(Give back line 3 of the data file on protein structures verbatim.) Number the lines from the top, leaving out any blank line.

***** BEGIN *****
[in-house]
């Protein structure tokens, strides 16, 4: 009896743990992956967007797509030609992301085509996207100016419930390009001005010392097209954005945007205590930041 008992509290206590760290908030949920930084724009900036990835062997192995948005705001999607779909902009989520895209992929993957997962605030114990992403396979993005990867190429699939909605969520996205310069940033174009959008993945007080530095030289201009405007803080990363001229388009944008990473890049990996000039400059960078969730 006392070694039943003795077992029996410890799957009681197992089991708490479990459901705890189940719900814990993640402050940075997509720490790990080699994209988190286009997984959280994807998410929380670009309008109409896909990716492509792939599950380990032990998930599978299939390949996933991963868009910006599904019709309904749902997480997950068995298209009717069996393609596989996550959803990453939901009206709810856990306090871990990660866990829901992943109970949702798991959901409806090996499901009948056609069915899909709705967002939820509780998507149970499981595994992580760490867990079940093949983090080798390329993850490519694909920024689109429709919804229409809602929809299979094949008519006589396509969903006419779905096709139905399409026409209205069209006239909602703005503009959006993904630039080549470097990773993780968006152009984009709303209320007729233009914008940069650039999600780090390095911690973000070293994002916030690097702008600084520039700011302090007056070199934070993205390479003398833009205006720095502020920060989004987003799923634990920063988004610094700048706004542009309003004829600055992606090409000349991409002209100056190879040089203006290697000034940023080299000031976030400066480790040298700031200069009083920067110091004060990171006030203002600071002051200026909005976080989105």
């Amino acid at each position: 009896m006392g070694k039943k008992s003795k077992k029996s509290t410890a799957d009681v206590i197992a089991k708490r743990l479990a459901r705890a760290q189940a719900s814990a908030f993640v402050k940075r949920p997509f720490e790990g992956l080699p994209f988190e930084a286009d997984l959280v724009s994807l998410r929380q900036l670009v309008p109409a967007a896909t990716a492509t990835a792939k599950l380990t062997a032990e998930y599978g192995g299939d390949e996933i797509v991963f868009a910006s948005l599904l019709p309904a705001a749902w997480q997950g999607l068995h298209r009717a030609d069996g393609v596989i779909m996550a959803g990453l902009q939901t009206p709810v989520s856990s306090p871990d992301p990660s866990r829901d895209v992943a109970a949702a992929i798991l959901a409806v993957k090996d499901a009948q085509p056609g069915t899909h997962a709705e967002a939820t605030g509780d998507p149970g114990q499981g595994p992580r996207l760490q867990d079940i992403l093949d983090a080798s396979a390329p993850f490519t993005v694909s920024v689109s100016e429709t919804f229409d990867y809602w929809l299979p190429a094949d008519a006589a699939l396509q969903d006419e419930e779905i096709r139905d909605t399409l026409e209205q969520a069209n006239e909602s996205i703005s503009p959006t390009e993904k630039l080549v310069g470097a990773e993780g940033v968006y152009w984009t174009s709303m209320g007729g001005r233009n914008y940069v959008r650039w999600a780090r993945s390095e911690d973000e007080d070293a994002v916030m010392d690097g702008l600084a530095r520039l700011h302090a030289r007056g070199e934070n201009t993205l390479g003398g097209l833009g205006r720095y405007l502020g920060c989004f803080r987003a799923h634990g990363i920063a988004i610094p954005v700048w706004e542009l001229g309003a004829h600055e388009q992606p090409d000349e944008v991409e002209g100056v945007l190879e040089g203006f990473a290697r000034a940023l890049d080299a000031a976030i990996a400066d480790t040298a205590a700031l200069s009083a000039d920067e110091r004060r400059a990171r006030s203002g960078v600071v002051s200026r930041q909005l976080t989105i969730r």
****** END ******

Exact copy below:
């Amino acid at each position: 009896m006392g070694k039943k008992s003795k077992k029996s509290t410890a799957d009681v206590i197992a089991k708490r743990l479990a459901r705890a760290q189940a719900s814990a908030f993640v402050k940075r949920p997509f720490e790990g992956l080699p994209f988190e930084a286009d997984l959280v724009s994807l998410r929380q900036l670009v309008p109409a967007a896909t990716a492509t990835a792939k599950l380990t062997a032990e998930y599978g192995g299939d390949e996933i797509v991963f868009a910006s948005l599904l019709p309904a705001a749902w997480q997950g999607l068995h298209r009717a030609d069996g393609v596989i779909m996550a959803g990453l902009q939901t009206p709810v989520s856990s306090p871990d992301p990660s866990r829901d895209v992943a109970a949702a992929i798991l959901a409806v993957k090996d499901a009948q085509p056609g069915t899909h997962a709705e967002a939820t605030g509780d998507p149970g114990q499981g595994p992580r996207l760490q867990d079940i992403l093949d983090a080798s396979a390329p993850f490519t993005v694909s920024v689109s100016e429709t919804f229409d990867y809602w929809l299979p190429a094949d008519a006589a699939l396509q969903d006419e419930e779905i096709r139905d909605t399409l026409e209205q969520a069209n006239e909602s996205i703005s503009p959006t390009e993904k630039l080549v310069g470097a990773e993780g940033v968006y152009w984009t174009s709303m209320g007729g001005r233009n914008y940069v959008r650039w999600a780090r993945s390095e911690d973000e007080d070293a994002v916030m010392d690097g702008l600084a530095r520039l700011h302090a030289r007056g070199e934070n201009t993205l390479g003398g097209l833009g205006r720095y405007l502020g920060c989004f803080r987003a799923h634990g990363i920063a988004i610094p954005v700048w706004e542009l001229g309003a004829h600055e388009q992606p090409d000349e944008v991409e002209g100056v945007l190879e040089g203006f990473a290697r000034a940023l890049d080299a000031a976030i990996a400066d480790t040298a205590a700031l200069s009083a000039d920067e110091r004060r400059a990171r006030s203002g960078v600071v002051s200026r930041q909005l976080t989105i969730r």